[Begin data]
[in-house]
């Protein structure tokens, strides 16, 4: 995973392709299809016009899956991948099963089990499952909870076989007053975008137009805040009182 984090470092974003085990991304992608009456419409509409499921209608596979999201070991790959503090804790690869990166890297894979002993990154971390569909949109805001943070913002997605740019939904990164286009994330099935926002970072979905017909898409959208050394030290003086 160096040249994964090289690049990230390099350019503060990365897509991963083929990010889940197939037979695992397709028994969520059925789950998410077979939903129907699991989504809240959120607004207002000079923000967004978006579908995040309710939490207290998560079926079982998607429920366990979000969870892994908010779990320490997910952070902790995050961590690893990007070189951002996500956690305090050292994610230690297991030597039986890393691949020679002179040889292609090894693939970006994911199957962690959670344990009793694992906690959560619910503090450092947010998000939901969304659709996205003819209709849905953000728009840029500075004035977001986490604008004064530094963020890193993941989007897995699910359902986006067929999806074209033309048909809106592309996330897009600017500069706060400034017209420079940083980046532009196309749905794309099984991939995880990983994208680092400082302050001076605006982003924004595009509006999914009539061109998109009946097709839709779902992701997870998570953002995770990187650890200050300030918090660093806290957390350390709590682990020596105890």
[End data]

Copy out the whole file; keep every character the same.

[in-house]
């Protein structure tokens, strides 16, 4: 995973392709299809016009899956991948099963089990499952909870076989007053975008137009805040009182 984090470092974003085990991304992608009456419409509409499921209608596979999201070991790959503090804790690869990166890297894979002993990154971390569909949109805001943070913002997605740019939904990164286009994330099935926002970072979905017909898409959208050394030290003086 160096040249994964090289690049990230390099350019503060990365897509991963083929990010889940197939037979695992397709028994969520059925789950998410077979939903129907699991989504809240959120607004207002000079923000967004978006579908995040309710939490207290998560079926079982998607429920366990979000969870892994908010779990320490997910952070902790995050961590690893990007070189951002996500956690305090050292994610230690297991030597039986890393691949020679002179040889292609090894693939970006994911199957962690959670344990009793694992906690959560619910503090450092947010998000939901969304659709996205003819209709849905953000728009840029500075004035977001986490604008004064530094963020890193993941989007897995699910359902986006067929999806074209033309048909809106592309996330897009600017500069706060400034017209420079940083980046532009196309749905794309099984991939995880990983994208680092400082302050001076605006982003924004595009509006999914009539061109998109009946097709839709779902992701997870998570953002995770990187650890200050300030918090660093806290957390350390709590682990020596105890």